In support of its motion, Cool Carriers submitted the declaration of Lars Rutberg, its Tropical Fruit Division manager, which stated among other things that Cool Carriers “did not employ or supervise the officers or crew of the vessel SPRING BEAR, or employ any individuals onboard the vessel SPRING BEAR at any time during the pendency of the charter party.”   Rutberg further stated that “the vessel owner[ ] bore sole responsibility for maintenance and repair of gratings, grating supports and other vessel equipment onboard the SPRING BEAR, and Cool Carriers undertook no such maintenance or repair functions during the pendency of the charter party.”

In addition, Cool Carriers submitted the charter party, a form agreement called the “Reefer Uniform Charter Party,” which was executed in February 1985.   With regard to the maintenance and repair of deck gratings, paragraph 12 of the charter party stated in part:  “The Owners shall maintain the gratings in good condition, well fitting and sound.   The gratings to be thoroughly inspected upon completion of discharge and damage, if any, to be properly repaired before next loading.  [¶] Charterers or their representatives have the right to inspect the condition of the gratings at all times.  [¶] The Vessel shall keep a sufficient stock of spare gratings and material aboard.”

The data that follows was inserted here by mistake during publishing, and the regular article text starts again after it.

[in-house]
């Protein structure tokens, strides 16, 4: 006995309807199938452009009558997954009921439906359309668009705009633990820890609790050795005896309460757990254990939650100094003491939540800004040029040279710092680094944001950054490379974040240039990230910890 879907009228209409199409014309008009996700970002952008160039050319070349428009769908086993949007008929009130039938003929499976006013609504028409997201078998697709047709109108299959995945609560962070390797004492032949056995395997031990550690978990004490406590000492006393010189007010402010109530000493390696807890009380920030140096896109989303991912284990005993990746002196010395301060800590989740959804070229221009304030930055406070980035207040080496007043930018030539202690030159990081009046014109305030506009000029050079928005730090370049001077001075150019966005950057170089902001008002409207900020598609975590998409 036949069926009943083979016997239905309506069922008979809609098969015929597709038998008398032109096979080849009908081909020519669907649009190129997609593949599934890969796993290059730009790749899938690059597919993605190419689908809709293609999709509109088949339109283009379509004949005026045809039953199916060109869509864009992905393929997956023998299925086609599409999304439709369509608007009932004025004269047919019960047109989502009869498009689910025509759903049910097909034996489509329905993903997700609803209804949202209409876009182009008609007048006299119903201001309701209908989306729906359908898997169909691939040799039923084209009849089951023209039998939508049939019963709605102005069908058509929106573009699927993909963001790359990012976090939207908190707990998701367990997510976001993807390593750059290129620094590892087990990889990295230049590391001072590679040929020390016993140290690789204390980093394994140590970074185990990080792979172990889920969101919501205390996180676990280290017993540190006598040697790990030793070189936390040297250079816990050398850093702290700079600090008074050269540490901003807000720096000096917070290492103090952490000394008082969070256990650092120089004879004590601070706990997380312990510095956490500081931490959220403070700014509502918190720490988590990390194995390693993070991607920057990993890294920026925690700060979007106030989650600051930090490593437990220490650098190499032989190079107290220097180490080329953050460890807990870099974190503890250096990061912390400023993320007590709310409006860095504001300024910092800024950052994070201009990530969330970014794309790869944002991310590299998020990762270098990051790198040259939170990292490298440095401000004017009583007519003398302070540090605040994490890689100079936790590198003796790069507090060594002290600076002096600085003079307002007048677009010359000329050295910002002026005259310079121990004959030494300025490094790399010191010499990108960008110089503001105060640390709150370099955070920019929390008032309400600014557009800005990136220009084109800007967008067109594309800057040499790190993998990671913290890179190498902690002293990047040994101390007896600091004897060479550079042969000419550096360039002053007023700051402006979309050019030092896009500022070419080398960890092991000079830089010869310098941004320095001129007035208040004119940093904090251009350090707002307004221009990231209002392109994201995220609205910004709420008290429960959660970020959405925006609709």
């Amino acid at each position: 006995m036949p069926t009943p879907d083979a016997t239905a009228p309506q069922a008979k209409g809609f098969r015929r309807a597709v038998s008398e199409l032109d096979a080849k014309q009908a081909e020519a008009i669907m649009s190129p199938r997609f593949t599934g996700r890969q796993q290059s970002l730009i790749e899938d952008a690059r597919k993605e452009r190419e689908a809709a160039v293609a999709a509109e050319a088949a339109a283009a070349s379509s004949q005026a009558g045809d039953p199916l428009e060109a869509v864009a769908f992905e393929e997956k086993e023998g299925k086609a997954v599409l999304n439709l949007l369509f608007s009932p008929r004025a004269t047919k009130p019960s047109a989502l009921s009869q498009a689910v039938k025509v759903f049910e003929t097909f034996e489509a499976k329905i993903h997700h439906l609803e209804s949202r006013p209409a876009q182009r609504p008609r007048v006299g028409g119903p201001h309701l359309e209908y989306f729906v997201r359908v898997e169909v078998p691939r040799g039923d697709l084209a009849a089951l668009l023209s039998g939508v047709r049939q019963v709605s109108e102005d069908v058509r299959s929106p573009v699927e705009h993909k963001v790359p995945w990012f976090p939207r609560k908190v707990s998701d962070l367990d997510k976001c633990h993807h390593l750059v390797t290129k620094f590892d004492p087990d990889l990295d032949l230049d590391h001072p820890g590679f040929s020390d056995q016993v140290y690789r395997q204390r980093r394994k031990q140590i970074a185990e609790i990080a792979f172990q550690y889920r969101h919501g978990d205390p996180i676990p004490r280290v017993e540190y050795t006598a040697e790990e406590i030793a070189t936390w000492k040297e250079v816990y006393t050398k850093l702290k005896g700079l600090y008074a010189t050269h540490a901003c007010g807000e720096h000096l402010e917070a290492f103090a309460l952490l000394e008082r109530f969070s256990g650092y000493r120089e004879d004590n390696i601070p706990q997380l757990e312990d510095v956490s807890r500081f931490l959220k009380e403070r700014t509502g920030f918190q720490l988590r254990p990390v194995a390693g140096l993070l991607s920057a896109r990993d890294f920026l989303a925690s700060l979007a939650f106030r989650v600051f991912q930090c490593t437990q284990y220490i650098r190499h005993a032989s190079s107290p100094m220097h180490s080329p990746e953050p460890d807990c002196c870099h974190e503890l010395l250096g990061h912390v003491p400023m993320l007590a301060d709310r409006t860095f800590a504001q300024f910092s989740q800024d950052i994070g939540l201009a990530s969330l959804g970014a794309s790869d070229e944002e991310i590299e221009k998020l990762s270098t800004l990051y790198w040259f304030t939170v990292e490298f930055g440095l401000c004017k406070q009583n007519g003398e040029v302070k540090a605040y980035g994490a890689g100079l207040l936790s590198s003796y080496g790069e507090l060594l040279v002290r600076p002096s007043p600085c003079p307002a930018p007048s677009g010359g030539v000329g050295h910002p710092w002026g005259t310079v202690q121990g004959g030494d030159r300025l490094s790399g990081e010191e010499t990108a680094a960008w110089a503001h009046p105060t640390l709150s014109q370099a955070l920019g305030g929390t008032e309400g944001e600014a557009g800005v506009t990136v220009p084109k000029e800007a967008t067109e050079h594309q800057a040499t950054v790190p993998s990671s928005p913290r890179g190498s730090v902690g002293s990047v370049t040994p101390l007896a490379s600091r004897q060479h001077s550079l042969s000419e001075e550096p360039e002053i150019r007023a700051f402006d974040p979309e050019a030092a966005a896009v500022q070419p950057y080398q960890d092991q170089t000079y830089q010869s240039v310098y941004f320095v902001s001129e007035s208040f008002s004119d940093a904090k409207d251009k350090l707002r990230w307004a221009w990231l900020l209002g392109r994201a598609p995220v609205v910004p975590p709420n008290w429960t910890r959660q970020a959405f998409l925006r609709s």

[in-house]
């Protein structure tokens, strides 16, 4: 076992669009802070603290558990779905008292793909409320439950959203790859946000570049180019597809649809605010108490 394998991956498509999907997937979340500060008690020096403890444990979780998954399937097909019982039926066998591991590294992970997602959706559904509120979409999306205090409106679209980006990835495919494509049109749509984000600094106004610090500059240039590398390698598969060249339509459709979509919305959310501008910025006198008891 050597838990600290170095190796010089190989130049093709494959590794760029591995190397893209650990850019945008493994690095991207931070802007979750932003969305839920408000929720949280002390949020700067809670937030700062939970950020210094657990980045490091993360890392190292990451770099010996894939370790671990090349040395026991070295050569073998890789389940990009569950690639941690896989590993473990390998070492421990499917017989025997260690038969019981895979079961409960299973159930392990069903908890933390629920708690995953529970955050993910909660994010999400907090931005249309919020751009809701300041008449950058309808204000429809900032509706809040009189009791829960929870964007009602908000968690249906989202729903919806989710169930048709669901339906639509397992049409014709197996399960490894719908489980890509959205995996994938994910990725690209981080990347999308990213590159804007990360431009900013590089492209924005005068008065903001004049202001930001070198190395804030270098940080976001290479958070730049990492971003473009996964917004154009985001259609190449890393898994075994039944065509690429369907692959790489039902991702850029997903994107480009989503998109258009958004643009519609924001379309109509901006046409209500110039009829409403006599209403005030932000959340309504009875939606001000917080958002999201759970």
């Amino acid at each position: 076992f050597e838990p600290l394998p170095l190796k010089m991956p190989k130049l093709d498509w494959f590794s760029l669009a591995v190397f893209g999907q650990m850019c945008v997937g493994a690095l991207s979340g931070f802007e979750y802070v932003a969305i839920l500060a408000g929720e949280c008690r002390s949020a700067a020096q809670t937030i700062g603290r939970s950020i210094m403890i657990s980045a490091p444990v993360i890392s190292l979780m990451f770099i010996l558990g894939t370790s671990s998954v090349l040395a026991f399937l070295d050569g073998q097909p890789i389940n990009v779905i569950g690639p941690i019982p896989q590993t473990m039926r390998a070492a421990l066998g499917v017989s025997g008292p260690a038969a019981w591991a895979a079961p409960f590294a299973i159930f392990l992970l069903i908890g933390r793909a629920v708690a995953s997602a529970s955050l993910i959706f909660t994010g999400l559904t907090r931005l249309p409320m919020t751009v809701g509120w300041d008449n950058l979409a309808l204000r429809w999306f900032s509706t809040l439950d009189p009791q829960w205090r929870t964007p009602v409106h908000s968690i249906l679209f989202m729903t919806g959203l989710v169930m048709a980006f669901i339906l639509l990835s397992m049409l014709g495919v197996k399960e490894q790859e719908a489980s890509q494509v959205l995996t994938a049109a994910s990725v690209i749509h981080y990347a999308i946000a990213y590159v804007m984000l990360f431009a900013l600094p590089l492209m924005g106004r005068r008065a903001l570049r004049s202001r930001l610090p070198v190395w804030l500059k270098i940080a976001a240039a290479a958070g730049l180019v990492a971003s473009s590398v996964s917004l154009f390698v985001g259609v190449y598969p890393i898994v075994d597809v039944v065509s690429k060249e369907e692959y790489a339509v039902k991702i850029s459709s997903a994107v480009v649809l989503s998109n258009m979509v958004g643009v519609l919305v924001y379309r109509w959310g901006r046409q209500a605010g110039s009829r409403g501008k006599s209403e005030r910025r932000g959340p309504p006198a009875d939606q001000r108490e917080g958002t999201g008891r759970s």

In opposition to Cool Carriers' motion, Torres contended the charter party and the stevedoring contract had shifted the owner's traditional responsibility for maintaining the deck grating to Cool Carriers.   Torres offered the following analysis:  (1) under paragraph 43 of the charter party,2 the vessel's master and crew are the charterer's agents during loading operations;  (2) under paragraph 12 of the charter party, Cool Carriers had the right and obligation to inspect the gratings either through its agents (the vessel's crew) or independently;  and (3) under paragraphs I, V, and VIII of the stevedoring contract,3 Cool Carriers (a) admitted it had control of the vessel during loading operations, (b) promised to “furnish proper and safe apparel,” and (c) admitted, by its agreement to pay extra costs if the stevedore company repaired deck gratings, that Cool Carriers' custom is to have the vessel's crew repair deck gratings in order to avoid extra costs under the stevedoring contract.